International Comparison of Japan’s Official Development Assistance (ODA) policy
The introduction of the ODA Charter in 1992 can be seen as Japan’s official pledge to pay more attention to political conditions in recipient countries and to impose political conditionalities on them. However, in practice, the Japanese government has continued using foreign aid as a diplomatic tool to pursue own economic interests. In this paper, in order to determine the quality of Japanese foreign aid, Japan’s ODA will be compared with the foreign aid of other countries. In term of quantity, the amount of Japan’s ODA is impressive. In 1989, Japan topped the US as the biggest donor of foreign aid among all aid donor countries. Despite the impressive quantity of Japanese foreign aid, the ratio of Japan’s ODA to GNP in 1999 was 0.27 percent, which was lower than the average ODA ratio to GNP among DAC members (0.39 percent). Denmark was the country with the highest ratio (1.06 percent) followed by the Netherlands (0.82 percent). In term of geographical distribution, a prominent characteristic of Japan’s ODA is that Asia, especially East Asian countries, receives the biggest share of Japanese aid. Far East Asia received 54.5 percent of this amount, and South and Centra Asia received 19.2 percent. African countries in South of the Sahara were left far behind receiving only 9.5 percent of total Japanese bilateral aid, while the African countries in North of the Sahara received only 2.1 percent. Furthermore, Grant Share (GS) of Japan’s ODA was 39.6 percent, while the DAC’s average rate of GS that year was 77.8 percent. Among DAC members, the Scandinavian countries, Australia and New Zealand had a very high GS, almost 100 percent. Germany’s and France’s GS were nearly 80 percent. These figures show that Japan’s GS has been one of the lowest among DAC members. Also, Japan’s untied aid ratio became one of the highest of the DAC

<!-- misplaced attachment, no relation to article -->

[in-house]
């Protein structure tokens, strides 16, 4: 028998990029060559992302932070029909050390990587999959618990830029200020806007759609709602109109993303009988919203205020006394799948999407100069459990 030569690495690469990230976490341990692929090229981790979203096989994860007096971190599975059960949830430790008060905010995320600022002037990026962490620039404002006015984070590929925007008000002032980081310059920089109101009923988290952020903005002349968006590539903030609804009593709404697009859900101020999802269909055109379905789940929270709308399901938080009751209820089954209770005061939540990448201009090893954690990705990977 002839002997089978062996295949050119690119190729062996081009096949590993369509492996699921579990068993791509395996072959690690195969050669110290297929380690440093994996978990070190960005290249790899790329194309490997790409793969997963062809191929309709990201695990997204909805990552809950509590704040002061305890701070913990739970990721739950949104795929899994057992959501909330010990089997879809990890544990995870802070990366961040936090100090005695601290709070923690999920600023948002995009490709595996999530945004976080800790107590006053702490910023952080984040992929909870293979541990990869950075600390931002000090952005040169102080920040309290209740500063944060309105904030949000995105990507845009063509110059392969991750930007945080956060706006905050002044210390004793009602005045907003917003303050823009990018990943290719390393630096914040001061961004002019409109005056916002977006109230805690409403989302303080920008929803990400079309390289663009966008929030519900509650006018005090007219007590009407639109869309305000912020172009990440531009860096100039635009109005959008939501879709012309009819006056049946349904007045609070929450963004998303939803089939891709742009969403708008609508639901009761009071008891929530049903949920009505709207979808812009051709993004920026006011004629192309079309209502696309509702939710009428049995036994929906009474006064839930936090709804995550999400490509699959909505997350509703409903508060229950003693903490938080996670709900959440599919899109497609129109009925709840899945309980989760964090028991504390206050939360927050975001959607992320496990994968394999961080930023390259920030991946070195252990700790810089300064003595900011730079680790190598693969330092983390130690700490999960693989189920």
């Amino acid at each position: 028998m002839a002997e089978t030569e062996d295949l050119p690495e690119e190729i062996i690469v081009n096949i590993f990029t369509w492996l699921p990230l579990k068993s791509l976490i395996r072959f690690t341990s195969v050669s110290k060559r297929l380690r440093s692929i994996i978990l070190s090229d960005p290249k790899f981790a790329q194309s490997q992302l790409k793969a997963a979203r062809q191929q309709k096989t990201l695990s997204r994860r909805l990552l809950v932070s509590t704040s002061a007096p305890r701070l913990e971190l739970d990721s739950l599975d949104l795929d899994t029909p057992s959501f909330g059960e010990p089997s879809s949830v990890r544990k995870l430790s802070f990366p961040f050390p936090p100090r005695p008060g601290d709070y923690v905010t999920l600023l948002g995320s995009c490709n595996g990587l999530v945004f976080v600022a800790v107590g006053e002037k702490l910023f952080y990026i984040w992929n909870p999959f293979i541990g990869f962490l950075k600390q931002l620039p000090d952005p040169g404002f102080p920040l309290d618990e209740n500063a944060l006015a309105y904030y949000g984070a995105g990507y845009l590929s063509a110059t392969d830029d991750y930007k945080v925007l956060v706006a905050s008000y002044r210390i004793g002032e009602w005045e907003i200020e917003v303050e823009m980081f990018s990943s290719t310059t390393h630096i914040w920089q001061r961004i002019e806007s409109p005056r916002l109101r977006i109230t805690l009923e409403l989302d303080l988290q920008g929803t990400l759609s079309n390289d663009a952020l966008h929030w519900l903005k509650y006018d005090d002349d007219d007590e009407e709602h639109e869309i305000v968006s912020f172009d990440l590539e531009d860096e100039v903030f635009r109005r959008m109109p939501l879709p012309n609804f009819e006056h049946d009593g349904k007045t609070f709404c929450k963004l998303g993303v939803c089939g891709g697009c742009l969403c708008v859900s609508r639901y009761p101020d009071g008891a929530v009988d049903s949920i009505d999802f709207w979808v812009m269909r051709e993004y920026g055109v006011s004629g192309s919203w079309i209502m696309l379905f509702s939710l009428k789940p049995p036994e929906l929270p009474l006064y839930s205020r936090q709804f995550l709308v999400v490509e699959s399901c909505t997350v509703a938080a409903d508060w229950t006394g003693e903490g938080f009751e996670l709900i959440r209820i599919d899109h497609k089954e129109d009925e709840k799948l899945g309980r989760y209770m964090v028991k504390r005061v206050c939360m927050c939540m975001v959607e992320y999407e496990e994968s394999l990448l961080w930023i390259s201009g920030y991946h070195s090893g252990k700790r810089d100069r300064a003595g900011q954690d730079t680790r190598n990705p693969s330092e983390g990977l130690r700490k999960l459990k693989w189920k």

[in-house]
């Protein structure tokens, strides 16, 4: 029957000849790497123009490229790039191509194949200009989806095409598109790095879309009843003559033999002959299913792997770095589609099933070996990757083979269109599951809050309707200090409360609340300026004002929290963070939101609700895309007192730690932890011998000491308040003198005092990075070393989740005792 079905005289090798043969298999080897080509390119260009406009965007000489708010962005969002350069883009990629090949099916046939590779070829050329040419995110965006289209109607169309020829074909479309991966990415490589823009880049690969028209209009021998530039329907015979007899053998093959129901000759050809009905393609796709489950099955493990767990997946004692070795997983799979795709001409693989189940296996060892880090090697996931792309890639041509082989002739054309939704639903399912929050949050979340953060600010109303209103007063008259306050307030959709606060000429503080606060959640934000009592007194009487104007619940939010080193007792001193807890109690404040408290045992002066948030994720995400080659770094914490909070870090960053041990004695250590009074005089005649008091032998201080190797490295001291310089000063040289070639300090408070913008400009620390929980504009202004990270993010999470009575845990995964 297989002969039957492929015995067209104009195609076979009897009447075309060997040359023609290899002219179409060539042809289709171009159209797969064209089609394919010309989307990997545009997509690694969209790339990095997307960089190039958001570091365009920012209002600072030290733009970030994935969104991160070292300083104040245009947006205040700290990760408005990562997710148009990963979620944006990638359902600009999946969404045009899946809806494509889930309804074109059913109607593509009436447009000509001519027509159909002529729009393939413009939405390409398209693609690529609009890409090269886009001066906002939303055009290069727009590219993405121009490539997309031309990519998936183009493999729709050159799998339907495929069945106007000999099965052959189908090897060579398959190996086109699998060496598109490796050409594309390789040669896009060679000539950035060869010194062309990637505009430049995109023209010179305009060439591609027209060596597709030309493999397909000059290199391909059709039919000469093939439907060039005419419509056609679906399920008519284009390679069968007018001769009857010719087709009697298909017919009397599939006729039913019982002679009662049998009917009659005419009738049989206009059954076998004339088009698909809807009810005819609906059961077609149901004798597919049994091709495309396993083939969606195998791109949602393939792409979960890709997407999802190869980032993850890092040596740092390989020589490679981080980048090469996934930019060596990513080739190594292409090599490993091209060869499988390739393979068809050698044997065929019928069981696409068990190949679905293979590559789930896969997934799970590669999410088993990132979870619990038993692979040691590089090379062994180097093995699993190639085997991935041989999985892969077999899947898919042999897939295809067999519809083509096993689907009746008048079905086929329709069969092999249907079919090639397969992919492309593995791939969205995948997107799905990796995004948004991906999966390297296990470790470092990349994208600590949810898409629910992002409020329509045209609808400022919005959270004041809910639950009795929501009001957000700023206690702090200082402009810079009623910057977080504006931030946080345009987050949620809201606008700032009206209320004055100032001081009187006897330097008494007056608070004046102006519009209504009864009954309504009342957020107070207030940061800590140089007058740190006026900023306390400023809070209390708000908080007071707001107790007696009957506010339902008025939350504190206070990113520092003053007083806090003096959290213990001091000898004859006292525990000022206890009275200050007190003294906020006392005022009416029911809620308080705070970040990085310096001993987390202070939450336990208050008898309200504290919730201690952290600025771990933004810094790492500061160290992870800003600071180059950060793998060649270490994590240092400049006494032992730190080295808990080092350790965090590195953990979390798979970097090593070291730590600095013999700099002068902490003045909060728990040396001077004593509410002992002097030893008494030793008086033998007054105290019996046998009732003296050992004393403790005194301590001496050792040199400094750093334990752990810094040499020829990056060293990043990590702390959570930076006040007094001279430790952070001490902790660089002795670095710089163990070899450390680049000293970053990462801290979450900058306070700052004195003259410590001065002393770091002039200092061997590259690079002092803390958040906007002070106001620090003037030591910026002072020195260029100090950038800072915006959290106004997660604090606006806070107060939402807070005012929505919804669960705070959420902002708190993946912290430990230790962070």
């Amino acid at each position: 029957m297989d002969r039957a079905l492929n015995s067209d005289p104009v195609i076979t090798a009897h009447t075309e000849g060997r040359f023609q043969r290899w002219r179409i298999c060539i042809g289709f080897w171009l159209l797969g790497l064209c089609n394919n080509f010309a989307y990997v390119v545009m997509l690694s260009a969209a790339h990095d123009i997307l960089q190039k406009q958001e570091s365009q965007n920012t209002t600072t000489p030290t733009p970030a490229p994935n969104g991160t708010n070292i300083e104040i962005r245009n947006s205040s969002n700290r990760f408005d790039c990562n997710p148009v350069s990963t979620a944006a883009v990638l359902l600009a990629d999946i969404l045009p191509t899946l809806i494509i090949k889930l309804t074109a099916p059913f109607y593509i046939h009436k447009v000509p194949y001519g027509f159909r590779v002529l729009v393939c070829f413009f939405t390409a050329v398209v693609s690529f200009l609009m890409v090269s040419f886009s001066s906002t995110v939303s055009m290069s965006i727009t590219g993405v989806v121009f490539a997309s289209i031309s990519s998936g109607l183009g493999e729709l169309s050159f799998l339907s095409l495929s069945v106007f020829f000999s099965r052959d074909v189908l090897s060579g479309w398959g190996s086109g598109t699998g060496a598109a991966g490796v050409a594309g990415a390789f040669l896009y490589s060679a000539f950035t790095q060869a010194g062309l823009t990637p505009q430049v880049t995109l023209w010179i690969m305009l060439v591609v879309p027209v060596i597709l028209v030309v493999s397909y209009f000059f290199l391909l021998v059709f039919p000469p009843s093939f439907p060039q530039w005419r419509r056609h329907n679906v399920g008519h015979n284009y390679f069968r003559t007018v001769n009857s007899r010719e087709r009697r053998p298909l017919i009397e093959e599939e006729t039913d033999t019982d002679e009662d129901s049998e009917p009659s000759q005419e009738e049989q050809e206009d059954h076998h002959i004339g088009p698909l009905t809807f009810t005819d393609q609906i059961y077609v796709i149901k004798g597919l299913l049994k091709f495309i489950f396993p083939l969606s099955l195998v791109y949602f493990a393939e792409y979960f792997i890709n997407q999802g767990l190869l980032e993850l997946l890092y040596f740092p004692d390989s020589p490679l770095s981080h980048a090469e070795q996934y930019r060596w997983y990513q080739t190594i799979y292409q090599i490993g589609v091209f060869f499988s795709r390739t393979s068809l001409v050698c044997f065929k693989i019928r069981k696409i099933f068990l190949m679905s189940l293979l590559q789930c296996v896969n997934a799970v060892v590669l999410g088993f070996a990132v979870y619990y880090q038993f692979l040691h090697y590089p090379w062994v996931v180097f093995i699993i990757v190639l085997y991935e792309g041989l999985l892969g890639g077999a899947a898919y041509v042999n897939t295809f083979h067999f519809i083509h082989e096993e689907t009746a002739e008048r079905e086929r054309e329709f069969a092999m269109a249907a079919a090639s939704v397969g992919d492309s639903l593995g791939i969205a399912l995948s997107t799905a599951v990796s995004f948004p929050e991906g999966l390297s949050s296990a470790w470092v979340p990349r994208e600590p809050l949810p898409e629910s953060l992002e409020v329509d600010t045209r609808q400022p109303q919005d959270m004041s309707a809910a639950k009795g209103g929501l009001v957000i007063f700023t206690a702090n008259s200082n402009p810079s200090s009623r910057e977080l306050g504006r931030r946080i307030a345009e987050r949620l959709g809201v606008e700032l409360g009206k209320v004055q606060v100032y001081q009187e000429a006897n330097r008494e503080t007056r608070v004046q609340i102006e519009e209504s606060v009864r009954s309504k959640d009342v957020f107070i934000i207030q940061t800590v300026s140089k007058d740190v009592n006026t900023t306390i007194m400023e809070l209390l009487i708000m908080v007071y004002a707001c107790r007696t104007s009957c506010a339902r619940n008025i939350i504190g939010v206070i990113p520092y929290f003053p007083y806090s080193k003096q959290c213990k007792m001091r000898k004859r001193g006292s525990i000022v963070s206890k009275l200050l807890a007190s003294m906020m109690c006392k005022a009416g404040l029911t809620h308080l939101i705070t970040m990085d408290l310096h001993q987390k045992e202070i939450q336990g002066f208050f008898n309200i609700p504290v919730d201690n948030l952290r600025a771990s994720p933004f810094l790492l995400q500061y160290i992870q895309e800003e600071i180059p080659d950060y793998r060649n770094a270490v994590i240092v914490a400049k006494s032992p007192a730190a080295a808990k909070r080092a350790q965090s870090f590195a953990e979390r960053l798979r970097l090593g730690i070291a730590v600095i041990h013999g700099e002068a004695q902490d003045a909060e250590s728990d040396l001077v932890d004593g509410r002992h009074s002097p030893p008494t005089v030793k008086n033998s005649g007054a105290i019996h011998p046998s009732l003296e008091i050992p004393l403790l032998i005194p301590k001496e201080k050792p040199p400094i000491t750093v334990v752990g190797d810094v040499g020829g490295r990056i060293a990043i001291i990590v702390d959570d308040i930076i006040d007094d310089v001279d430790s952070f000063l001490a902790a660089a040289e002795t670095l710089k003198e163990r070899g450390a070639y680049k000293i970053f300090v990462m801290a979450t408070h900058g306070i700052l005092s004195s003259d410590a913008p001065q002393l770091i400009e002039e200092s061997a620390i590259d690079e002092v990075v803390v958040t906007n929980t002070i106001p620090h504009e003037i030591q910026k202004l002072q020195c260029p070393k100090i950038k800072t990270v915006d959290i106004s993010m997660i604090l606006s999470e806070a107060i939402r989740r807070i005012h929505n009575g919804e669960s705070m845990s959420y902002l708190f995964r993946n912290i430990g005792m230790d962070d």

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- Furuoka, Fumitaka, 2007. "Japan’s foreign aid sanctions policy toward African countries," MPRA Paper 5947, University Library of Munich, Germany.
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